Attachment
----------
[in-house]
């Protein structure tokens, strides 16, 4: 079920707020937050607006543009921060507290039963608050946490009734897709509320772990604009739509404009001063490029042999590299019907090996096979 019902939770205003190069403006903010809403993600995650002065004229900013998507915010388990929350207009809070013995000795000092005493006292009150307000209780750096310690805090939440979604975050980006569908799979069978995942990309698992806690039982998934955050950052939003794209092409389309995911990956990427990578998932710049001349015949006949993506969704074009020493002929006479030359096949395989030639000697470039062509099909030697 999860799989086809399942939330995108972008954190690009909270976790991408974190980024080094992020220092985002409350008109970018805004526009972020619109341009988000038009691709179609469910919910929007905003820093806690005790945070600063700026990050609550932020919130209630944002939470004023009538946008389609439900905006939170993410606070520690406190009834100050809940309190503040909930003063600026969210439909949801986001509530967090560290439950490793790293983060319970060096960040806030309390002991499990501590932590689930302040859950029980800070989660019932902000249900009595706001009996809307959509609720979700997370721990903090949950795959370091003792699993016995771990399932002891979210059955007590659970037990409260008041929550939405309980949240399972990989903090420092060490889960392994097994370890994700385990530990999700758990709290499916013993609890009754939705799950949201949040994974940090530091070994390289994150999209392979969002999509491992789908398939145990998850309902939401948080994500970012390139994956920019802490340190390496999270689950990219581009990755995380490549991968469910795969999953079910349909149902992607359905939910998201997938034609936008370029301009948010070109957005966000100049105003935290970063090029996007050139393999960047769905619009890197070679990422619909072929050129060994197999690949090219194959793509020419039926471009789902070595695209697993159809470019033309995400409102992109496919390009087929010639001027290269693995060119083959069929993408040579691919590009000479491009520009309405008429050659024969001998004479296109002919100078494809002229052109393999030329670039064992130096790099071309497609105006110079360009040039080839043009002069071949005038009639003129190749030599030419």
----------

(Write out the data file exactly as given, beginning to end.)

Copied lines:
[in-house]
């Protein structure tokens, strides 16, 4: 079920707020937050607006543009921060507290039963608050946490009734897709509320772990604009739509404009001063490029042999590299019907090996096979 019902939770205003190069403006903010809403993600995650002065004229900013998507915010388990929350207009809070013995000795000092005493006292009150307000209780750096310690805090939440979604975050980006569908799979069978995942990309698992806690039982998934955050950052939003794209092409389309995911990956990427990578998932710049001349015949006949993506969704074009020493002929006479030359096949395989030639000697470039062509099909030697 999860799989086809399942939330995108972008954190690009909270976790991408974190980024080094992020220092985002409350008109970018805004526009972020619109341009988000038009691709179609469910919910929007905003820093806690005790945070600063700026990050609550932020919130209630944002939470004023009538946008389609439900905006939170993410606070520690406190009834100050809940309190503040909930003063600026969210439909949801986001509530967090560290439950490793790293983060319970060096960040806030309390002991499990501590932590689930302040859950029980800070989660019932902000249900009595706001009996809307959509609720979700997370721990903090949950795959370091003792699993016995771990399932002891979210059955007590659970037990409260008041929550939405309980949240399972990989903090420092060490889960392994097994370890994700385990530990999700758990709290499916013993609890009754939705799950949201949040994974940090530091070994390289994150999209392979969002999509491992789908398939145990998850309902939401948080994500970012390139994956920019802490340190390496999270689950990219581009990755995380490549991968469910795969999953079910349909149902992607359905939910998201997938034609936008370029301009948010070109957005966000100049105003935290970063090029996007050139393999960047769905619009890197070679990422619909072929050129060994197999690949090219194959793509020419039926471009789902070595695209697993159809470019033309995400409102992109496919390009087929010639001027290269693995060119083959069929993408040579691919590009000479491009520009309405008429050659024969001998004479296109002919100078494809002229052109393999030329670039064992130096790099071309497609105006110079360009040039080839043009002069071949005038009639003129190749030599030419």